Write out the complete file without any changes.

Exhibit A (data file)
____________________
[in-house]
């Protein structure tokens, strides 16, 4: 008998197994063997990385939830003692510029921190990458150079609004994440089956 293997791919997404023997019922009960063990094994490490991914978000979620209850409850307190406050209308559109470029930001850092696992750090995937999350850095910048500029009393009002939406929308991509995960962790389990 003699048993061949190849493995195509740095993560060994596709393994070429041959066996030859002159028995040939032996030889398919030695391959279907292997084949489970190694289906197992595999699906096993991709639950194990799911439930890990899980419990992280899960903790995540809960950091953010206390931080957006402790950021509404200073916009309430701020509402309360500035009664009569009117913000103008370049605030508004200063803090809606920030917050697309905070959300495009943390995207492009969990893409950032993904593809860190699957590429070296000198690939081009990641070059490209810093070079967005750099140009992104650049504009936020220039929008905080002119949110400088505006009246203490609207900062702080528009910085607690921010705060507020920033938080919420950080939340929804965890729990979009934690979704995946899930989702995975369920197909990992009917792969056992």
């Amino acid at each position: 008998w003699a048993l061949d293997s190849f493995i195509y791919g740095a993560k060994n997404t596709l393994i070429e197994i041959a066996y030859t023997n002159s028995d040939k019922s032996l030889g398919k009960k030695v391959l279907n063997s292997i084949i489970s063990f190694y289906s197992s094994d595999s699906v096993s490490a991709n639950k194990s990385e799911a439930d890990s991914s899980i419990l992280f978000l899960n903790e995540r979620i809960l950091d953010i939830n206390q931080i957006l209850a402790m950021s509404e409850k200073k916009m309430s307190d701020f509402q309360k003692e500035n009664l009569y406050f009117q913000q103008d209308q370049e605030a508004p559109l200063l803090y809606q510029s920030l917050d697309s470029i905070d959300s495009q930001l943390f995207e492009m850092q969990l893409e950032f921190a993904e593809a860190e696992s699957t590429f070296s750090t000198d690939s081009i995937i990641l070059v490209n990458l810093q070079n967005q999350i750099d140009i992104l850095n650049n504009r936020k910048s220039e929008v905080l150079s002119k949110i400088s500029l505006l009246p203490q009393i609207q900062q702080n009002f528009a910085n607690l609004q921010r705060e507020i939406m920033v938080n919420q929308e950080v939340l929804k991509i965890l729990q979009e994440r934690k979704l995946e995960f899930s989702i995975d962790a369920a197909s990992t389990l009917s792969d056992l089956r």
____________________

[in-house]
């Protein structure tokens, strides 16, 4: 008998197994063997990385939830003692510029921190990458150079609004994440089956 293997791919997404023997019922009960063990094994490490991914978000979620209850409850307190406050209308559109470029930001850092696992750090995937999350850095910048500029009393009002939406929308991509995960962790389990 003699048993061949190849493995195509740095993560060994596709393994070429041959066996030859002159028995040939032996030889398919030695391959279907292997084949489970190694289906197992595999699906096993991709639950194990799911439930890990899980419990992280899960903790995540809960950091953010206390931080957006402790950021509404200073916009309430701020509402309360500035009664009569009117913000103008370049605030508004200063803090809606920030917050697309905070959300495009943390995207492009969990893409950032993904593809860190699957590429070296000198690939081009990641070059490209810093070079967005750099140009992104650049504009936020220039929008905080002119949110400088505006009246203490609207900062702080528009910085607690921010705060507020920033938080919420950080939340929804965890729990979009934690979704995946899930989702995975369920197909990992009917792969056992």
């Amino acid at each position: 008998w003699a048993l061949d293997s190849f493995i195509y791919g740095a993560k060994n997404t596709l393994i070429e197994i041959a066996y030859t023997n002159s028995d040939k019922s032996l030889g398919k009960k030695v391959l279907n063997s292997i084949i489970s063990f190694y289906s197992s094994d595999s699906v096993s490490a991709n639950k194990s990385e799911a439930d890990s991914s899980i419990l992280f978000l899960n903790e995540r979620i809960l950091d953010i939830n206390q931080i957006l209850a402790m950021s509404e409850k200073k916009m309430s307190d701020f509402q309360k003692e500035n009664l009569y406050f009117q913000q103008d209308q370049e605030a508004p559109l200063l803090y809606q510029s920030l917050d697309s470029i905070d959300s495009q930001l943390f995207e492009m850092q969990l893409e950032f921190a993904e593809a860190e696992s699957t590429f070296s750090t000198d690939s081009i995937i990641l070059v490209n990458l810093q070079n967005q999350i750099d140009i992104l850095n650049n504009r936020k910048s220039e929008v905080l150079s002119k949110i400088s500029l505006l009246p203490q009393i609207q900062q702080n009002f528009a910085n607690l609004q921010r705060e507020i939406m920033v938080n919420q929308e950080v939340l929804k991509i965890l729990q979009e994440r934690k979704l995946e995960f899930s989702i995975d962790a369920a197909s990992t389990l009917s792969d056992l089956r």